It is estimated that 18 Americans die every day waiting for an organ donation. And even if a patient receives the organ that s/he needs, there is still >10% chance that the new organ will not work. The field of tissue engineering and regenerative medicine aims to actively use a patient's own cells, plus biomaterials and factors, to grow specific tissues for replacement or to restore normal functions of that organ, which would eliminate the need for donors and the risk of alloimmune rejection. In this review, we summarized recent advances in fabricating synthetic cells, with a specific focus on their application to cardiac regenerative medicine and tissue engineering. At the end, we pointed to challenges and future directions for the field.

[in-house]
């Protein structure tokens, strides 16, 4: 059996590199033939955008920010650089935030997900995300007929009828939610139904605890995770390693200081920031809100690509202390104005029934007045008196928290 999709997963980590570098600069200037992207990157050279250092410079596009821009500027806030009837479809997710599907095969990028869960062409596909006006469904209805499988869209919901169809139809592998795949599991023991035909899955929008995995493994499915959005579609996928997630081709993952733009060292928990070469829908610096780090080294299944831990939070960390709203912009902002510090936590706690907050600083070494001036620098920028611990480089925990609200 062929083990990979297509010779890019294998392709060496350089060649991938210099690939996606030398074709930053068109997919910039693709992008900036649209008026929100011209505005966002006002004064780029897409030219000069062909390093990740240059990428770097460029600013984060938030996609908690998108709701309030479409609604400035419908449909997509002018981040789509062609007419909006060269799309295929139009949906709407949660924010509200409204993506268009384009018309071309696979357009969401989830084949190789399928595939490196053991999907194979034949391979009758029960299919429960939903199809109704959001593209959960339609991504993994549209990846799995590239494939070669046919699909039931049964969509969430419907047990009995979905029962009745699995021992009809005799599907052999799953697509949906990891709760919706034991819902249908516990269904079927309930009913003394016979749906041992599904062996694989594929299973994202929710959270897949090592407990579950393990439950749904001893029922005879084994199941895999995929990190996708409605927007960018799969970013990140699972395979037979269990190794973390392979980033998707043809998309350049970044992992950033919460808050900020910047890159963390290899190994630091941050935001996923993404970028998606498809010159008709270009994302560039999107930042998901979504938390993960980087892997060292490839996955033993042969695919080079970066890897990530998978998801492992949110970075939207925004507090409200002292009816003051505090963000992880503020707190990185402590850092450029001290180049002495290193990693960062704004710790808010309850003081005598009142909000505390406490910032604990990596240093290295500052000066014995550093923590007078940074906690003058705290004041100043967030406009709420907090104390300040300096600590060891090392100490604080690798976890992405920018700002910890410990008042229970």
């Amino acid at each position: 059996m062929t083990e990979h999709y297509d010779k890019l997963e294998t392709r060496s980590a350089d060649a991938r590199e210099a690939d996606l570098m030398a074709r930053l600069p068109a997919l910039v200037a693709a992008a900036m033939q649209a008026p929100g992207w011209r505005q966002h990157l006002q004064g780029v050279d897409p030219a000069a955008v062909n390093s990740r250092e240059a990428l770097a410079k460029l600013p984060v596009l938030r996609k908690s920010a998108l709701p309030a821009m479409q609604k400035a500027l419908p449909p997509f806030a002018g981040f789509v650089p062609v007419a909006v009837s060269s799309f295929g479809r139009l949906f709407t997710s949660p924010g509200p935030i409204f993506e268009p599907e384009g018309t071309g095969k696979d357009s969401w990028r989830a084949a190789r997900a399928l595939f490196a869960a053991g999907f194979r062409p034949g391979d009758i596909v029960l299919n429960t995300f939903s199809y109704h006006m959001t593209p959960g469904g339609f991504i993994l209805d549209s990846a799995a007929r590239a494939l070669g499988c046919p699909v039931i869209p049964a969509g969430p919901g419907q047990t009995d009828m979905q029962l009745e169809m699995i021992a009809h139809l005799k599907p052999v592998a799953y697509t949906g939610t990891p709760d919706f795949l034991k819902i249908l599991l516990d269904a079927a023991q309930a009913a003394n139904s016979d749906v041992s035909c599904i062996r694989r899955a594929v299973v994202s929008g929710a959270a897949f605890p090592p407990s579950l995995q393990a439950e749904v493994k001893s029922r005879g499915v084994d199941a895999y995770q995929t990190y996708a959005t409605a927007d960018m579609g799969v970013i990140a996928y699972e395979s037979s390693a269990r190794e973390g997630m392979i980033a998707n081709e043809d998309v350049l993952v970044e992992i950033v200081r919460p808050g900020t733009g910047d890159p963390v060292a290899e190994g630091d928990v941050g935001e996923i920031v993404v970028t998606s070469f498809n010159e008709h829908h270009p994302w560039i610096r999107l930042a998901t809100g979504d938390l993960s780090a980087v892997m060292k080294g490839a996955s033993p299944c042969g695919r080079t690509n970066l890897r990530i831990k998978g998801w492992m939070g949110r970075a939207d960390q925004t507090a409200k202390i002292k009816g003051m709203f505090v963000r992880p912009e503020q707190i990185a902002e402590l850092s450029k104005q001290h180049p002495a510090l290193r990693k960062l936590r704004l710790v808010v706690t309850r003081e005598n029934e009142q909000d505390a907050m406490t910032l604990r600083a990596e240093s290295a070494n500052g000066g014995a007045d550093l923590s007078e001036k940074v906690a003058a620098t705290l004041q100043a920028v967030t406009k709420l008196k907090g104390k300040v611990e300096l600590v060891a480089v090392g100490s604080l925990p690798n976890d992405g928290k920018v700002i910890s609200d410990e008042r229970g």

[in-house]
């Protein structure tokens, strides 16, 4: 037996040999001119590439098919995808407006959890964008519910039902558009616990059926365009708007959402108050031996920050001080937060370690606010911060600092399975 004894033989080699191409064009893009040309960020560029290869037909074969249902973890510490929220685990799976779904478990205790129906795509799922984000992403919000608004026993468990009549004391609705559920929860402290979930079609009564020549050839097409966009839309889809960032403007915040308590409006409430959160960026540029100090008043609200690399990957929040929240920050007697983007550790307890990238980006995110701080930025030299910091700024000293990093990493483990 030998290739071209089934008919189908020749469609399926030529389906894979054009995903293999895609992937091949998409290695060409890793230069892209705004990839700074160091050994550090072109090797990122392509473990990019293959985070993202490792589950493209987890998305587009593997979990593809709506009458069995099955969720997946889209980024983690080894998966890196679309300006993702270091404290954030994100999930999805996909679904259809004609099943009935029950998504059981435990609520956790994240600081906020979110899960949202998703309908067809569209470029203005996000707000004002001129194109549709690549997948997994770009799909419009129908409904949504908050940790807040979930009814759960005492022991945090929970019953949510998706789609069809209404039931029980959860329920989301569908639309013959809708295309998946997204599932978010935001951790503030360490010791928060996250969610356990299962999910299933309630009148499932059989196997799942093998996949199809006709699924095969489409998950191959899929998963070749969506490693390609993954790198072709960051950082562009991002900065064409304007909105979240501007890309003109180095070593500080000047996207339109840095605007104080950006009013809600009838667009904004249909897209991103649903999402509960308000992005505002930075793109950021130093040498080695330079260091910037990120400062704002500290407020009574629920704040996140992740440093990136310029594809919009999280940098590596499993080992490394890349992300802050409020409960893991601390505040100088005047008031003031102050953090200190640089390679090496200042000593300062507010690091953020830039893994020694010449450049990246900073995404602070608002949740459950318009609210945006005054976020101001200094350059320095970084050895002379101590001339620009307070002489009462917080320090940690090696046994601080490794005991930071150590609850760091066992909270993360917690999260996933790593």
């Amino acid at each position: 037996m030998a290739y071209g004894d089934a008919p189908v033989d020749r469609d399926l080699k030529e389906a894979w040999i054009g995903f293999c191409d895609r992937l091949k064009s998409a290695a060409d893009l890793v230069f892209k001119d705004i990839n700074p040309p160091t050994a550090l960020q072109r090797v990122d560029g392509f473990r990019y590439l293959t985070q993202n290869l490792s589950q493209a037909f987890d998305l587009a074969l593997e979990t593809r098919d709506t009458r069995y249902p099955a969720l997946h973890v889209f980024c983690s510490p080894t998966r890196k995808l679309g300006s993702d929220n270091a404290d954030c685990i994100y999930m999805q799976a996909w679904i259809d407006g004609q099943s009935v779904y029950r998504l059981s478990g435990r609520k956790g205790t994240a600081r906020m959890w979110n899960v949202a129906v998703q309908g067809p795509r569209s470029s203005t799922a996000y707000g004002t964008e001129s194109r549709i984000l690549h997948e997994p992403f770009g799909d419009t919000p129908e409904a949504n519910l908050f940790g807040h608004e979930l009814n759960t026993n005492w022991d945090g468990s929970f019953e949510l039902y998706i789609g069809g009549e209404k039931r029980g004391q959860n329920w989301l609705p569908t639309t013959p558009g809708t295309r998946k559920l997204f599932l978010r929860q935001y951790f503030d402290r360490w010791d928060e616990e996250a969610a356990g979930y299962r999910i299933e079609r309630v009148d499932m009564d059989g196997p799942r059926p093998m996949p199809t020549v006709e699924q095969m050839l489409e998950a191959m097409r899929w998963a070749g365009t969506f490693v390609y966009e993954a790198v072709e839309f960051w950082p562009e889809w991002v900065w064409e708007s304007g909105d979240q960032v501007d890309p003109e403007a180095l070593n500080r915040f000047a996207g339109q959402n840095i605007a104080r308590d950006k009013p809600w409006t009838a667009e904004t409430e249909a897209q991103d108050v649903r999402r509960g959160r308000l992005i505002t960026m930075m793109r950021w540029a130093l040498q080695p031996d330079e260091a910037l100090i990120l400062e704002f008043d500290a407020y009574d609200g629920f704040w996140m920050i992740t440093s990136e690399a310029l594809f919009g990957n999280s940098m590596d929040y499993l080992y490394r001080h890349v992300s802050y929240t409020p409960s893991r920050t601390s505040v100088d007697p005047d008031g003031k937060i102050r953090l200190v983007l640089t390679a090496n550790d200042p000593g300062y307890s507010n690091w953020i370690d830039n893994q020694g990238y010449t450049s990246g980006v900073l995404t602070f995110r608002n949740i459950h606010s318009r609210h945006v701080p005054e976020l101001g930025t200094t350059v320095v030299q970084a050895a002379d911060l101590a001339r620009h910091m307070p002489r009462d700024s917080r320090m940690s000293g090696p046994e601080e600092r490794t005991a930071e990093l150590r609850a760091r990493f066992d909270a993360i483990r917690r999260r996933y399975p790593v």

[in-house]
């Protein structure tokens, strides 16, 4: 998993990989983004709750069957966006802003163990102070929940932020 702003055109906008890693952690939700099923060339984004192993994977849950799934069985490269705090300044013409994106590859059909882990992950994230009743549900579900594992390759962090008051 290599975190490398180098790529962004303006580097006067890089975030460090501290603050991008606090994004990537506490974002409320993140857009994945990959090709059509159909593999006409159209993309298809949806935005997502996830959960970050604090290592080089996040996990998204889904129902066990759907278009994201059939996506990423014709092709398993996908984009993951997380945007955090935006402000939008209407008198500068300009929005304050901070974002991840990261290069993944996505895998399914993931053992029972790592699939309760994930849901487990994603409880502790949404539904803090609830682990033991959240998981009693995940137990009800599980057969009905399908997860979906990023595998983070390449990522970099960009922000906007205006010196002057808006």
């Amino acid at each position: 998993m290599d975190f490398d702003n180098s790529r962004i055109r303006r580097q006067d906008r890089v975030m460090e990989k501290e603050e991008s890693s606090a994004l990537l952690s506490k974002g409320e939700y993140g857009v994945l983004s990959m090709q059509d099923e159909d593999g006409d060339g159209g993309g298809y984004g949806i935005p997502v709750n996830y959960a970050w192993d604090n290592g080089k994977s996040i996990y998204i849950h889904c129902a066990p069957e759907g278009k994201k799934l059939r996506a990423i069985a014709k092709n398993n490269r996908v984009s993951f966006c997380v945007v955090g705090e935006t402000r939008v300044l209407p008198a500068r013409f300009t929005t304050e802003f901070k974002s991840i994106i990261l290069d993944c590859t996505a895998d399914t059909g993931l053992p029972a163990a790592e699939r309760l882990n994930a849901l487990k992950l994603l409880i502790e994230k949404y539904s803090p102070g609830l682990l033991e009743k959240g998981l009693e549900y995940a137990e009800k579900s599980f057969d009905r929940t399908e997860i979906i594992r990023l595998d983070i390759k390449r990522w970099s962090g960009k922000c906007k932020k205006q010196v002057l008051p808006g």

Bibliographical noteFunding Information:
This work is supported by National Institute of Health grants HL123920 and HL137093 to KC and HL137204 and HL131017 to BMO.